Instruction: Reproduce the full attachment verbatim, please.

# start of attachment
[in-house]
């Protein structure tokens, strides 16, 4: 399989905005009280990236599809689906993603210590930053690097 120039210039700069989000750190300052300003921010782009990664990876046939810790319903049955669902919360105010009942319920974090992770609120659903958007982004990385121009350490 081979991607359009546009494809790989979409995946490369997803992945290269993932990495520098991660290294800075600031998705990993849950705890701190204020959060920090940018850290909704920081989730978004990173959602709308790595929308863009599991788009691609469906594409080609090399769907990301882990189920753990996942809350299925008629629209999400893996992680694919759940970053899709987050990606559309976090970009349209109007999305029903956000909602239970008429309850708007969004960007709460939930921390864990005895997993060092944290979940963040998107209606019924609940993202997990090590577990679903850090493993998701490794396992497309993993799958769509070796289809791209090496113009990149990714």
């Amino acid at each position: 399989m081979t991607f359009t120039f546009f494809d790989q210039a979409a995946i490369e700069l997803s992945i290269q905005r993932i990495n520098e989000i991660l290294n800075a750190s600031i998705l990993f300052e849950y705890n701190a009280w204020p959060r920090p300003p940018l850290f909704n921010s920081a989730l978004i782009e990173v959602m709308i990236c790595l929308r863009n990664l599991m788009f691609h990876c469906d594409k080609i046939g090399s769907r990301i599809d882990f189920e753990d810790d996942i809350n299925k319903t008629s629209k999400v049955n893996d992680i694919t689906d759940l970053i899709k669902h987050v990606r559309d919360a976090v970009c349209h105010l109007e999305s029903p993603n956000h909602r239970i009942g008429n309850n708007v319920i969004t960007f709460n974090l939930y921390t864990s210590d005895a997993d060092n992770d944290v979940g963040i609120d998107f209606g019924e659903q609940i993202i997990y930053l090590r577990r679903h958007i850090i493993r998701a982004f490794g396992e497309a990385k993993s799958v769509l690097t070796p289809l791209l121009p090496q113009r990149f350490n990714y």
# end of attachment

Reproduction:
[in-house]
């Protein structure tokens, strides 16, 4: 399989905005009280990236599809689906993603210590930053690097 120039210039700069989000750190300052300003921010782009990664990876046939810790319903049955669902919360105010009942319920974090992770609120659903958007982004990385121009350490 081979991607359009546009494809790989979409995946490369997803992945290269993932990495520098991660290294800075600031998705990993849950705890701190204020959060920090940018850290909704920081989730978004990173959602709308790595929308863009599991788009691609469906594409080609090399769907990301882990189920753990996942809350299925008629629209999400893996992680694919759940970053899709987050990606559309976090970009349209109007999305029903956000909602239970008429309850708007969004960007709460939930921390864990005895997993060092944290979940963040998107209606019924609940993202997990090590577990679903850090493993998701490794396992497309993993799958769509070796289809791209090496113009990149990714």
């Amino acid at each position: 399989m081979t991607f359009t120039f546009f494809d790989q210039a979409a995946i490369e700069l997803s992945i290269q905005r993932i990495n520098e989000i991660l290294n800075a750190s600031i998705l990993f300052e849950y705890n701190a009280w204020p959060r920090p300003p940018l850290f909704n921010s920081a989730l978004i782009e990173v959602m709308i990236c790595l929308r863009n990664l599991m788009f691609h990876c469906d594409k080609i046939g090399s769907r990301i599809d882990f189920e753990d810790d996942i809350n299925k319903t008629s629209k999400v049955n893996d992680i694919t689906d759940l970053i899709k669902h987050v990606r559309d919360a976090v970009c349209h105010l109007e999305s029903p993603n956000h909602r239970i009942g008429n309850n708007v319920i969004t960007f709460n974090l939930y921390t864990s210590d005895a997993d060092n992770d944290v979940g963040i609120d998107f209606g019924e659903q609940i993202i997990y930053l090590r577990r679903h958007i850090i493993r998701a982004f490794g396992e497309a990385k993993s799958v769509l690097t070796p289809l791209l121009p090496q113009r990149f350490n990714y």